Swiping a Credit Card Was Not an Unconstitutional Search

by | July 28, 2016

An officer stopped DE L’Isle for following too closely to a large truck. The officer smelled burnt marijuana and saw air fresheners inside DE L’Isle’s car. The officer had a drug detector dog partner. He deployed the dog around the car and the dog gave a positive final response to the odors of controlled substances. When the officer began searching the vehicle, DE L’Isle protested. After a brief struggle, DE L’Isle was handcuffed and placed in the police car.

The search yielded no drugs, but officers did find a large stack of credit, debit and gift cards in the trunk of DE L’Isle’s car. Officers scanned the seized cards and discovered that the magnetic strips on the back of the cards either contained no account information or contained stolen American Express credit card information. Several of the American Express credit cards were in DE L’Isle’s name, but had no data encoded on the magnetic strip.

DE L’Isle was charged with possession of counterfeit and unauthorized access devices. DE L’Isle filed a motion to suppress, arguing that the scanning of the information in the magnetic strips of the cards was an unconstitutional search. The court rejected DE L’Isle’s claim.

First, the court held that sliding the cards through a scanner does not physically intrude into a constitutionally protected space. The magnetic strip on the back of a debit or credit card is external electronic storage media “designed simply to record the same information that is embossed on the front of the card.” Second, DE L’Isle did not have a reasonable expectation of privacy in the cards and card information. The information on a non-counterfeit card magnetic strip is typically “identical to the information in plain view on the front of the cards.”

The majority opinion acknowledged that different facts in another case might lead to a conclusion that a person could hold a subjectively and an objectively reasonable expectation of privacy in information on a magnetic strip.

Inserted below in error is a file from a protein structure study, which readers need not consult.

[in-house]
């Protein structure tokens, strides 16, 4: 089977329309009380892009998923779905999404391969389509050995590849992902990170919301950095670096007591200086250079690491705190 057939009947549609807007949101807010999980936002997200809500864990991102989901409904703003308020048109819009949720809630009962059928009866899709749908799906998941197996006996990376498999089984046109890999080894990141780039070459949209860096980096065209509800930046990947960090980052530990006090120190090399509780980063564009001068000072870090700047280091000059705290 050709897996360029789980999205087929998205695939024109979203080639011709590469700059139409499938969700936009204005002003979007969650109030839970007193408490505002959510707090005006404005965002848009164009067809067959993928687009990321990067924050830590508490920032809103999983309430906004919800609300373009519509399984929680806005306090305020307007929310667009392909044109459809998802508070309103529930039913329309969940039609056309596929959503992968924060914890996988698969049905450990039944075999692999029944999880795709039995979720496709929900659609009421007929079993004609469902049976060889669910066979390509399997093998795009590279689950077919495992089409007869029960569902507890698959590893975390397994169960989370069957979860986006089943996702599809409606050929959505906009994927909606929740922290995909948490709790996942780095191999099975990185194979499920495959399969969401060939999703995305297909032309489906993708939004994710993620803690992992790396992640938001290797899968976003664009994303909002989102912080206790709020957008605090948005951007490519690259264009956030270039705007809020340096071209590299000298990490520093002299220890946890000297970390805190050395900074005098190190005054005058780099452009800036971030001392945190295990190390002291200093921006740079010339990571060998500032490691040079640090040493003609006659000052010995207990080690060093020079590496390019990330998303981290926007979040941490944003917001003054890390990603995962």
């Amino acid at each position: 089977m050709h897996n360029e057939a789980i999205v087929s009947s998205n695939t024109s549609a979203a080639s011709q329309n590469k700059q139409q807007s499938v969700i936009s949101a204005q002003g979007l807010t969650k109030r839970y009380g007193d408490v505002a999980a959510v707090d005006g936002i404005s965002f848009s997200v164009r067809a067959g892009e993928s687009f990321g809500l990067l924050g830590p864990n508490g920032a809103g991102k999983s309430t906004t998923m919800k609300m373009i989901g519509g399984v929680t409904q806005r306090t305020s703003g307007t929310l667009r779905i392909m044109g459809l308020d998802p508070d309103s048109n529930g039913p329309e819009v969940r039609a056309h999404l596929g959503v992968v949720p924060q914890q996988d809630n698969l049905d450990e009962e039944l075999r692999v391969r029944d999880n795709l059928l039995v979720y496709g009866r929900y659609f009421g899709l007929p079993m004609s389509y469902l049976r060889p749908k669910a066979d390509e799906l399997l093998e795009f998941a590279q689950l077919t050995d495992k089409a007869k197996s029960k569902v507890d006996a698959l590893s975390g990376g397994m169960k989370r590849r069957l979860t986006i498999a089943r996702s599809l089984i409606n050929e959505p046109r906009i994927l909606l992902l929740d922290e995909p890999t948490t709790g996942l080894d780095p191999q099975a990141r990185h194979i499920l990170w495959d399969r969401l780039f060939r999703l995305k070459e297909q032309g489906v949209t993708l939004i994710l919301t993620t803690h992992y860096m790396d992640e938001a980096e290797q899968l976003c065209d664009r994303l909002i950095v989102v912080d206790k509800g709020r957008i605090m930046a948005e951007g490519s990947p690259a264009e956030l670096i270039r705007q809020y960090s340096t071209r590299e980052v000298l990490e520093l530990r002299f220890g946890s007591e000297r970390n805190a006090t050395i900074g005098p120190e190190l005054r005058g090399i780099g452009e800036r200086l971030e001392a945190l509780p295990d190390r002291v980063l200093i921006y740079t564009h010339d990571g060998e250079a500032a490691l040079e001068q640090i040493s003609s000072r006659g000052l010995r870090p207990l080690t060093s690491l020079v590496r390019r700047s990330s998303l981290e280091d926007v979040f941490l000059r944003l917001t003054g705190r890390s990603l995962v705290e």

One judge dissented, stating that the case should have been remanded for additional fact-finding. The dissent observed that a person may wish to rewrite information on a magnetic card for perfectly innocent reasons. Moreover, the fact that the search results showed blank magnetic strips—implicating DE L’Isle in counterfeiting—did not justify the search at the outset. The search results, the dissent claimed, could not justify the search means.

The question of privacy on magnetic strips will indubitably arise again. As the court noted, future technology could well result in larger amounts of personal information encoded on magnetic strips: “Although the stakes may appear small at this stage, technological progress has a way of ensuring that they do not remain so.”

United States v. DE L’Isle, 2016 WL 3184475 (8th Cir. 2016)

KEN WALLENTINE is the Chief of the West Jordan (Utah) Police Department and former Chief of Law Enforcement for the Utah Attorney General. He has served over three decades in public safety, is a legal expert and editor of Xiphos, a monthly national criminal procedure newsletter. He is a member of the Board of Directors of the Institute for the Prevention of In-Custody Death and serves as a use of force consultant in state and federal criminal and civil litigation across the nation.

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